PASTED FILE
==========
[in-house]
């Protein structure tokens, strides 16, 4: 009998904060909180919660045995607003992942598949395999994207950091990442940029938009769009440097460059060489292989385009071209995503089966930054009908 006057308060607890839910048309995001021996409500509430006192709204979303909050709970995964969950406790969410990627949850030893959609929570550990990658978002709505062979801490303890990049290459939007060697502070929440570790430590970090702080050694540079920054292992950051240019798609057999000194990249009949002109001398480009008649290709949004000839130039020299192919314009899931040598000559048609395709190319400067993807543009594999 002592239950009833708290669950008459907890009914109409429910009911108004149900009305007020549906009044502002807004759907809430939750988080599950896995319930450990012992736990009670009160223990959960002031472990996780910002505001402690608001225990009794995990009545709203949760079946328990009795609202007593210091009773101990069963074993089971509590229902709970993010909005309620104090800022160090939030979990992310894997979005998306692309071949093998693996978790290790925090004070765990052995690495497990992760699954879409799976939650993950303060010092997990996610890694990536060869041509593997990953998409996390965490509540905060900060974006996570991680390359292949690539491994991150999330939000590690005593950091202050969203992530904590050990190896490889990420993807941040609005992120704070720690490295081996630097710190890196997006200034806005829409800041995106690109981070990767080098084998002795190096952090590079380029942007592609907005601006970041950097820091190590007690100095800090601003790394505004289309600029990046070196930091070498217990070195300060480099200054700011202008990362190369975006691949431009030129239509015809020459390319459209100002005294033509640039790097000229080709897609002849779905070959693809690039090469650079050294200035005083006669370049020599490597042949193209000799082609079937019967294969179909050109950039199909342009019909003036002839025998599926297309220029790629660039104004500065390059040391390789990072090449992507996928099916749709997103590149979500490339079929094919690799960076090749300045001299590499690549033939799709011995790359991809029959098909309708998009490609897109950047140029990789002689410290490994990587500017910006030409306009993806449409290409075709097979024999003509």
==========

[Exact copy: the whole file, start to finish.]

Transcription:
[in-house]
């Protein structure tokens, strides 16, 4: 009998904060909180919660045995607003992942598949395999994207950091990442940029938009769009440097460059060489292989385009071209995503089966930054009908 006057308060607890839910048309995001021996409500509430006192709204979303909050709970995964969950406790969410990627949850030893959609929570550990990658978002709505062979801490303890990049290459939007060697502070929440570790430590970090702080050694540079920054292992950051240019798609057999000194990249009949002109001398480009008649290709949004000839130039020299192919314009899931040598000559048609395709190319400067993807543009594999 002592239950009833708290669950008459907890009914109409429910009911108004149900009305007020549906009044502002807004759907809430939750988080599950896995319930450990012992736990009670009160223990959960002031472990996780910002505001402690608001225990009794995990009545709203949760079946328990009795609202007593210091009773101990069963074993089971509590229902709970993010909005309620104090800022160090939030979990992310894997979005998306692309071949093998693996978790290790925090004070765990052995690495497990992760699954879409799976939650993950303060010092997990996610890694990536060869041509593997990953998409996390965490509540905060900060974006996570991680390359292949690539491994991150999330939000590690005593950091202050969203992530904590050990190896490889990420993807941040609005992120704070720690490295081996630097710190890196997006200034806005829409800041995106690109981070990767080098084998002795190096952090590079380029942007592609907005601006970041950097820091190590007690100095800090601003790394505004289309600029990046070196930091070498217990070195300060480099200054700011202008990362190369975006691949431009030129239509015809020459390319459209100002005294033509640039790097000229080709897609002849779905070959693809690039090469650079050294200035005083006669370049020599490597042949193209000799082609079937019967294969179909050109950039199909342009019909003036002839025998599926297309220029790629660039104004500065390059040391390789990072090449992507996928099916749709997103590149979500490339079929094919690799960076090749300045001299590499690549033939799709011995790359991809029959098909309708998009490609897109950047140029990789002689410290490994990587500017910006030409306009993806449409290409075709097979024999003509």